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Palmer v.

Topic(s): Consumer Justice
Internet Free Speech - Miscellaneous


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Five years ago, John Palmer ordered Christmas gifts online from a web merchant called The gifts never arrived, and John’s attempts to contact were unsuccessful. His wife then posted a negative review on In 2012, the Palmers received a demand from for $3500. According to, through his wife’s post, John violated a “non-disparagement clause” in the site’s Terms of Use that prohibits users from taking any action that negatively impacts or its reputation, on pain of a $3500 fine.

When the Palmers refused to pay – in part because the Term was not on the website at the time of his – reported the supposed “debt” to the credit reporting agencies. When the Palmers disputed the debt with the credit reporting agencies, confirmed the supposed “debt” to the credit reporting agencies. More than a year later – after the Palmers have been turned down for credit, and had their car loan delayed and paid a higher interest rate on it – this “debt” still mars John Palmer’s credit.

On December 18, 2013, Public Citizen filed suit against and its debt collector in federal court on behalf of the Palmers. The suit seeks a declaration that John does not owe any “debt” for violating the “non-disparagement clause,” and it seeks compensatory and punitive damages from for violations of the Fair Credit Reporting Act, defamation, interference with prospective economic relations, and infliction of emotional distress.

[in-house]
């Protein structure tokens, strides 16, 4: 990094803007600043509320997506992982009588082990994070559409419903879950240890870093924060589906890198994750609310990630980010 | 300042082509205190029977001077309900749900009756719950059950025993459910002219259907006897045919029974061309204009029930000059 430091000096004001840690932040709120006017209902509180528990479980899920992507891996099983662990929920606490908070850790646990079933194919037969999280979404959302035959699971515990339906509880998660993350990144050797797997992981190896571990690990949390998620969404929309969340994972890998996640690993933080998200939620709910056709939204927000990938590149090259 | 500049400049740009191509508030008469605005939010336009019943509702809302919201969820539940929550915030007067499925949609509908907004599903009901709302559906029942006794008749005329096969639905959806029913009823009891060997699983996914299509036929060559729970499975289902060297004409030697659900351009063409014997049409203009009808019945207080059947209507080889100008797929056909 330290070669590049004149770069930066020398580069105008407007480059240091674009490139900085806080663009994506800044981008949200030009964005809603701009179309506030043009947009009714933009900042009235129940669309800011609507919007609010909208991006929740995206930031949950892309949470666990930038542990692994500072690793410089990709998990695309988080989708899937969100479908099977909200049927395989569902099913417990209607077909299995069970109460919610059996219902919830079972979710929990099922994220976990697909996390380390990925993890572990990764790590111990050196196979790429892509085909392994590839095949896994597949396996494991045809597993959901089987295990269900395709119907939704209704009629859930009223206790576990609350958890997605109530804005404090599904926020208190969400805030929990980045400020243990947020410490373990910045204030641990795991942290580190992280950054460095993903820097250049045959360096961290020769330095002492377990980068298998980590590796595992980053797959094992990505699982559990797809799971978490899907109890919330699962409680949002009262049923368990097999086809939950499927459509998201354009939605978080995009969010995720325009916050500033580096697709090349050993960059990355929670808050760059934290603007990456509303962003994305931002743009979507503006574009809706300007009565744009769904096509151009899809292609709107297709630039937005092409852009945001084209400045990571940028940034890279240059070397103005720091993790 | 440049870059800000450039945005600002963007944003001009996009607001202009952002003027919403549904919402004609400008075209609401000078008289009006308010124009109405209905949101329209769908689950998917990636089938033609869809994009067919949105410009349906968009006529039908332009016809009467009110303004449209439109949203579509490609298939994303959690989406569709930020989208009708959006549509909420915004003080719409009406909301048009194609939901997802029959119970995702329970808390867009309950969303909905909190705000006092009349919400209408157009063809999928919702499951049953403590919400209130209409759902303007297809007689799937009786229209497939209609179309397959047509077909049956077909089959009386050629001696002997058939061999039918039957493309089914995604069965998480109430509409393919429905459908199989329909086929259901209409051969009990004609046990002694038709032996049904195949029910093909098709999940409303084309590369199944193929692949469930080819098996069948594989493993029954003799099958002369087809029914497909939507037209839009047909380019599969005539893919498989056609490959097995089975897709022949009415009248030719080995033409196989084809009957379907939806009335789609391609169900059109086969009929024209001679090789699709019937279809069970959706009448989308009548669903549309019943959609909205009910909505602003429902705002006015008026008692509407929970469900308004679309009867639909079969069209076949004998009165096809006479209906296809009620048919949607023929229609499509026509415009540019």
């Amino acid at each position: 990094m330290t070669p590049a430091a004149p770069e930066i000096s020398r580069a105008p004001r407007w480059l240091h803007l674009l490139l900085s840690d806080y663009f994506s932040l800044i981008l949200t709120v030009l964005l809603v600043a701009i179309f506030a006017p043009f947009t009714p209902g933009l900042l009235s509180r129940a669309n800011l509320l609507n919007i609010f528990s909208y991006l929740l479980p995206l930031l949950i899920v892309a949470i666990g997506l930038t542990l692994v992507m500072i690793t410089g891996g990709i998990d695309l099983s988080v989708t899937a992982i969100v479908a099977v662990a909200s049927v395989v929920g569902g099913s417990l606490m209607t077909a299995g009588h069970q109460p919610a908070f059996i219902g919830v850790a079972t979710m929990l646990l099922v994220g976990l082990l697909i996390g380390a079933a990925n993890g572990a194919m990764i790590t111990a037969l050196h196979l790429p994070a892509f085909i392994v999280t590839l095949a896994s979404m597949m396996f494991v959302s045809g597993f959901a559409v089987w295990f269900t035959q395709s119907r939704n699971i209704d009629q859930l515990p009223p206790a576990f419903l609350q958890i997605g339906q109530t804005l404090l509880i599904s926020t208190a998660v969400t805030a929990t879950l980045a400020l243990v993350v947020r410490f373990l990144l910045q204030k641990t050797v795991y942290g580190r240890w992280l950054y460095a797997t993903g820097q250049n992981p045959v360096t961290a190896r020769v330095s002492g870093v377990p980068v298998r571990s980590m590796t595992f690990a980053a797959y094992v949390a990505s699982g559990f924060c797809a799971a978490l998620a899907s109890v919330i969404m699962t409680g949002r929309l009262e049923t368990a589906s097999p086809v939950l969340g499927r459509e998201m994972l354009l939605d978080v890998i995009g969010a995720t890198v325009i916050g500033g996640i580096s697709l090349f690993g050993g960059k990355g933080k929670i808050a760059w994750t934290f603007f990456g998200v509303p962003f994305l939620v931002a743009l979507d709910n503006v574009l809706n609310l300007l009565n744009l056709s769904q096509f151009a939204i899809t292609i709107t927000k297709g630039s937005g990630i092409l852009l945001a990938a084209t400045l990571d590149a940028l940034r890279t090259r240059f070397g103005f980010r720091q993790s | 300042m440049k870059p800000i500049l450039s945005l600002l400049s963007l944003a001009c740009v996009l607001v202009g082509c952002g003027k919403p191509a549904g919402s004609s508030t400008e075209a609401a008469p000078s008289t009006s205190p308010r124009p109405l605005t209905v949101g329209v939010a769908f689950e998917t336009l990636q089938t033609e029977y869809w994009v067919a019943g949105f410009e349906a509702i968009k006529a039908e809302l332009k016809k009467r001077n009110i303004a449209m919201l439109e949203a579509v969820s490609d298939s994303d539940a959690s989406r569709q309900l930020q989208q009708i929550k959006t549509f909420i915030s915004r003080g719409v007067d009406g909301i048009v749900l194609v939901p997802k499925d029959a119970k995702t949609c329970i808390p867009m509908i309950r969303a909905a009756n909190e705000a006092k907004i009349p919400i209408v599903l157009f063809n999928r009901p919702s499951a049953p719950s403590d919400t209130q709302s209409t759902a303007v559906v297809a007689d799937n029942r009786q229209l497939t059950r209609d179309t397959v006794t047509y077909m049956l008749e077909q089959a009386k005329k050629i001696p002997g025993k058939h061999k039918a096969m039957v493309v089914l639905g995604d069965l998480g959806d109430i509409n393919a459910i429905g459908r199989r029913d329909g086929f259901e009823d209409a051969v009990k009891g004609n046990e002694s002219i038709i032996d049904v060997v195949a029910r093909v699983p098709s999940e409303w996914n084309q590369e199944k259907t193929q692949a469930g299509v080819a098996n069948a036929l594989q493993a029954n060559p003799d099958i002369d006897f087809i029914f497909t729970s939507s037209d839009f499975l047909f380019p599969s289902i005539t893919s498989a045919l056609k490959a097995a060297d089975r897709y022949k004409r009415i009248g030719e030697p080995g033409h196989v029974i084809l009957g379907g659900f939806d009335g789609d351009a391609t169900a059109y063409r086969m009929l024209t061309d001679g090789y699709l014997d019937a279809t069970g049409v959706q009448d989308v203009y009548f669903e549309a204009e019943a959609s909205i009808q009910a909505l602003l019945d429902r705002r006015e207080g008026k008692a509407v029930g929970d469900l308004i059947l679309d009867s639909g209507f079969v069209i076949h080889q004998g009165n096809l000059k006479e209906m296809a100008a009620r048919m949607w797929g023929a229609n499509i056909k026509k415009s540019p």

Because never appeared to defend, on May 15, 2014, the district court granted the Palmers a default judgment declaring that “John Palmer does not now, and never did, owe or any other party any money based on's ‘non-disparagement clause’”; holding liable for violating the Fair Credit Reporting Act and common law; and setting a hearing to determine damages. On June 25, 2014, the district court held a damages hearing, heard testimony from the Palmers, and awarded them $102,250 in compensatory damages and $204,500 in punitive damages for a total award of $306,750 (in addition to costs and attorneys’ fees).

Responding to the Palmers’ experience with KlearGear, California enacted a law in 2014 banning the use of non-disparagement clauses in consumer contracts. Similar bans were introduced in both houses of Congress in 2015, and Jen Palmer testified live before the U.S. Senate Committee on Commerce, Science, and Transportation in November 2015. Public Citizen submitted written testimony to the Committee as well. With Public Citizen’s support, the Consumer Review Freedom Act passed the Senate in December 2015.

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